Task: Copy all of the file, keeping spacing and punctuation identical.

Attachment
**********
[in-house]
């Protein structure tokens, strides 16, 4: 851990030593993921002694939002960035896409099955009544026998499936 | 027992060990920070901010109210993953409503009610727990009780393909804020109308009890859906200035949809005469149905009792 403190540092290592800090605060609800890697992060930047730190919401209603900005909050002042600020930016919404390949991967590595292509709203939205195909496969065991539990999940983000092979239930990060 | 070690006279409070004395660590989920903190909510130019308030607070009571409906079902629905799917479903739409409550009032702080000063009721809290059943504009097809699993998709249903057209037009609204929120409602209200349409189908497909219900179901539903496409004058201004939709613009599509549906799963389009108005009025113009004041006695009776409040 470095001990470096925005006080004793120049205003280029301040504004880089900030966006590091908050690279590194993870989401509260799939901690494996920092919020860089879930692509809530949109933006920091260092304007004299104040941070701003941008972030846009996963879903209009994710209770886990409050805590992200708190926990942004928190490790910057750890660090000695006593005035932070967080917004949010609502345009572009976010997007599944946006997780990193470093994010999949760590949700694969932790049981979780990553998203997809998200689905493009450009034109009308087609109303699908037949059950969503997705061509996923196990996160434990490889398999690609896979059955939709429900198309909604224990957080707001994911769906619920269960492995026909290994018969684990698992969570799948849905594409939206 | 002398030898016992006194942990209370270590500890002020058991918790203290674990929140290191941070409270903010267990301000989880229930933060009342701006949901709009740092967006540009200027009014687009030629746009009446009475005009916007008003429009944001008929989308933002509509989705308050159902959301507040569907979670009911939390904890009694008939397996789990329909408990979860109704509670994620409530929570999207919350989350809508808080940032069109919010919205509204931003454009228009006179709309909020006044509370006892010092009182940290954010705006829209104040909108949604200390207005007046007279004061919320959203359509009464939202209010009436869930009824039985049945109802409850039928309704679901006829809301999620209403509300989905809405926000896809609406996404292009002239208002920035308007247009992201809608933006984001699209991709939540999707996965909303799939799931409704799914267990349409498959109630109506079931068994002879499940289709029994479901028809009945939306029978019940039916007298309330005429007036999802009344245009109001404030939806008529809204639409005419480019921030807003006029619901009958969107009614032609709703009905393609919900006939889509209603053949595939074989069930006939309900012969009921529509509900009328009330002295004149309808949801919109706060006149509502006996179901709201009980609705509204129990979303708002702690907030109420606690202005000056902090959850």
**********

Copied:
[in-house]
């Protein structure tokens, strides 16, 4: 851990030593993921002694939002960035896409099955009544026998499936 | 027992060990920070901010109210993953409503009610727990009780393909804020109308009890859906200035949809005469149905009792 403190540092290592800090605060609800890697992060930047730190919401209603900005909050002042600020930016919404390949991967590595292509709203939205195909496969065991539990999940983000092979239930990060 | 070690006279409070004395660590989920903190909510130019308030607070009571409906079902629905799917479903739409409550009032702080000063009721809290059943504009097809699993998709249903057209037009609204929120409602209200349409189908497909219900179901539903496409004058201004939709613009599509549906799963389009108005009025113009004041006695009776409040 470095001990470096925005006080004793120049205003280029301040504004880089900030966006590091908050690279590194993870989401509260799939901690494996920092919020860089879930692509809530949109933006920091260092304007004299104040941070701003941008972030846009996963879903209009994710209770886990409050805590992200708190926990942004928190490790910057750890660090000695006593005035932070967080917004949010609502345009572009976010997007599944946006997780990193470093994010999949760590949700694969932790049981979780990553998203997809998200689905493009450009034109009308087609109303699908037949059950969503997705061509996923196990996160434990490889398999690609896979059955939709429900198309909604224990957080707001994911769906619920269960492995026909290994018969684990698992969570799948849905594409939206 | 002398030898016992006194942990209370270590500890002020058991918790203290674990929140290191941070409270903010267990301000989880229930933060009342701006949901709009740092967006540009200027009014687009030629746009009446009475005009916007008003429009944001008929989308933002509509989705308050159902959301507040569907979670009911939390904890009694008939397996789990329909408990979860109704509670994620409530929570999207919350989350809508808080940032069109919010919205509204931003454009228009006179709309909020006044509370006892010092009182940290954010705006829209104040909108949604200390207005007046007279004061919320959203359509009464939202209010009436869930009824039985049945109802409850039928309704679901006829809301999620209403509300989905809405926000896809609406996404292009002239208002920035308007247009992201809608933006984001699209991709939540999707996965909303799939799931409704799914267990349409498959109630109506079931068994002879499940289709029994479901028809009945939306029978019940039916007298309330005429007036999802009344245009109001404030939806008529809204639409005419480019921030807003006029619901009958969107009614032609709703009905393609919900006939889509209603053949595939074989069930006939309900012969009921529509509900009328009330002295004149309808949801919109706060006149509502006996179901709201009980609705509204129990979303708002702690907030109420606690202005000056902090959850």